Let’s start by saying that my ski situation is challenging — well, maybe “diverse” is a better word: not just in terms of what terrain I’m skiing, but where in the world I’m skiing. I call Steamboat Springs home, but work brings me to Japan and Argentina for nearly 1/3 of the year. This presents a unique challenge when I’m looking to buy a ski: days in Japan are cold and powder-choked (Custom Pow Skis would be ideal), while days in Argentina could be deep-powder-turned-sun-baked-chunder-to-groomers by Noon… maybe throw in some rain, ice, rocks and low-elevation bamboo to round out a truly Patagonian day. Top that off with sunny Spring days at my home-mountain in Steamboat (Frontside groomers and cocktails, anyone?) it’s easy to see where choosing a single ski might be challenging, if not impossible.

Obviously, having a multi-ski quiver seems like the logical solution, something I highly recommend if you have the means. But, remember when I said my situation is “challenging”? Yeah. That means broke. OK, not quite broke, but when your equipment budget is like $1200 (total, not per setup!), that means I’ve spent the last 8 years hacking together whatever’s left in the clearance bins online or mulling through last-years’ pro form leftovers (those sick 162cm junior shapes?) to acquire something that resembles a “quiver.” Enter Folsom Custom Skis.

Full Disclosure: I’m fortunate to count Max Tabor (Folsom Skis’ Business Operations Manager, or whatever other self-congratulatory title he puts on his card these days) as a friend and former colleague at SASS Global Travel. He’s a snarky New Englander in tight jeans who’s been living around the new breed of Denver hipsters for too long, but I try not to hold that against him. After a series of emails regarding my laughable budget (no, he wouldn’t give me anything for free) — he finally called me in the Fall to say that he’d found something in my price range (I assumed in a dumpster behind their production facility) to address my ski “challenges.” After first suggesting that I learn to ski better, he told me about the Folsom Skis TROPHY. It’s a nimble, quick-turning powder shape (perfect for lazy, indecisive skiers like me) with a rockered tip/tail, cambered underfoot and a seemingly unworldly ability to carve on groomers while floating, buttering and popping effortlessly off the mini-pillows that represent the upper limit of my “freestyle” abilities.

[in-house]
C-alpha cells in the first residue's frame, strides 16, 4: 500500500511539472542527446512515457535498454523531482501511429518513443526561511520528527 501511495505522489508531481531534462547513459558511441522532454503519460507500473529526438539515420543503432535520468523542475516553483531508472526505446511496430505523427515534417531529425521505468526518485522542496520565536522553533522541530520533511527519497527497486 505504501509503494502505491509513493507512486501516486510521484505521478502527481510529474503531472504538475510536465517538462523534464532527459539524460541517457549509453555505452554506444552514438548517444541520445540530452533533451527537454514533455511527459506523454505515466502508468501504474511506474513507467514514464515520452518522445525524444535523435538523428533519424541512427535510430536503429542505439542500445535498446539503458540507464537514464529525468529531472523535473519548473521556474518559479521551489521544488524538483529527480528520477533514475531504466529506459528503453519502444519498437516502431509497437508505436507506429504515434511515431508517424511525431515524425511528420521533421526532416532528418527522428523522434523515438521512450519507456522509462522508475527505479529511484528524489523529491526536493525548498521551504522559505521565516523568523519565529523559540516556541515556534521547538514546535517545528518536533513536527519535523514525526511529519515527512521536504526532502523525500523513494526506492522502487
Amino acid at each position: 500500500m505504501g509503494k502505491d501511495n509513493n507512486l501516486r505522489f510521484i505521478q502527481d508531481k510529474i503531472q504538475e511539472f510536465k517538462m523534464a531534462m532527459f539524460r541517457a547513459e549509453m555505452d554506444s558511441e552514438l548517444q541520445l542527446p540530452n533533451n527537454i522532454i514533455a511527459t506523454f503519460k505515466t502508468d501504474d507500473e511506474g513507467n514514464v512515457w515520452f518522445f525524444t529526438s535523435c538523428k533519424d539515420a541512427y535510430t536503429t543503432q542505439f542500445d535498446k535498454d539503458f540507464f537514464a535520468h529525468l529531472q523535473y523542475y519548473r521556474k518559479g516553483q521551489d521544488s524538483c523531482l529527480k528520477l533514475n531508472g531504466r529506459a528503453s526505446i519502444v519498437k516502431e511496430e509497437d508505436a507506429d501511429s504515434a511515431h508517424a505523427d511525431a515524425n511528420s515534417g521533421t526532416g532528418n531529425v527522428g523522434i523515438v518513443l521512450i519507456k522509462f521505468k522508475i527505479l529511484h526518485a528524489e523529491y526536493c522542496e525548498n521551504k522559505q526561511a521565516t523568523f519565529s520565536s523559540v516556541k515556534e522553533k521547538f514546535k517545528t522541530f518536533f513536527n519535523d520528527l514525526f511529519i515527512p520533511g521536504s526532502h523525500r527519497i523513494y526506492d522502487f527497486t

The change in performance over my shoddy bargain bin quiver of years past was immediately apparent. What were supposed to be custom powder skis behaved like a custom quiver of one. The ski showed its true potential in Japan’s endless powder, but proved its versatility on the front side in the challenging “low-tide” conditions of Colorado’s 17/18 season. In Japan, I put the TROPHY through the paces — and by paces, I mean slamming them into various Japanese maples that I found hidden under 12 feet of pow. I’m famously uncoordinated for someone who works in the action sports industry, as anyone who’s seen me ski (or walk) will tell you. But, this ski… almost made me look… good. Almost. And if it can do that for me, just imagine what it could do for you. Top that off with Folsoms’ custom ski construction, made-to-order specs and custom graphics/top sheets… I was realizing I’d spent the same amount buying (and destroying/selling) Chinese factory leftovers from other brands over the last four seasons when I should’ve just ordered a custom powder ski that was actually designed for me and worth keeping. Better yet, it supports a homegrown company that builds in the USA and does a great job at it.

I’ll come back with another review after I get some time with the TROPHY down in Patagonia — but despite my initial distrust of Max (and any ski that proclaims “jack of all trades” versatility), the TROPHY is just that: an all-mountain beast of a ski with a serious powder fetish. Check it out at FolsomSkis.com

~David Burg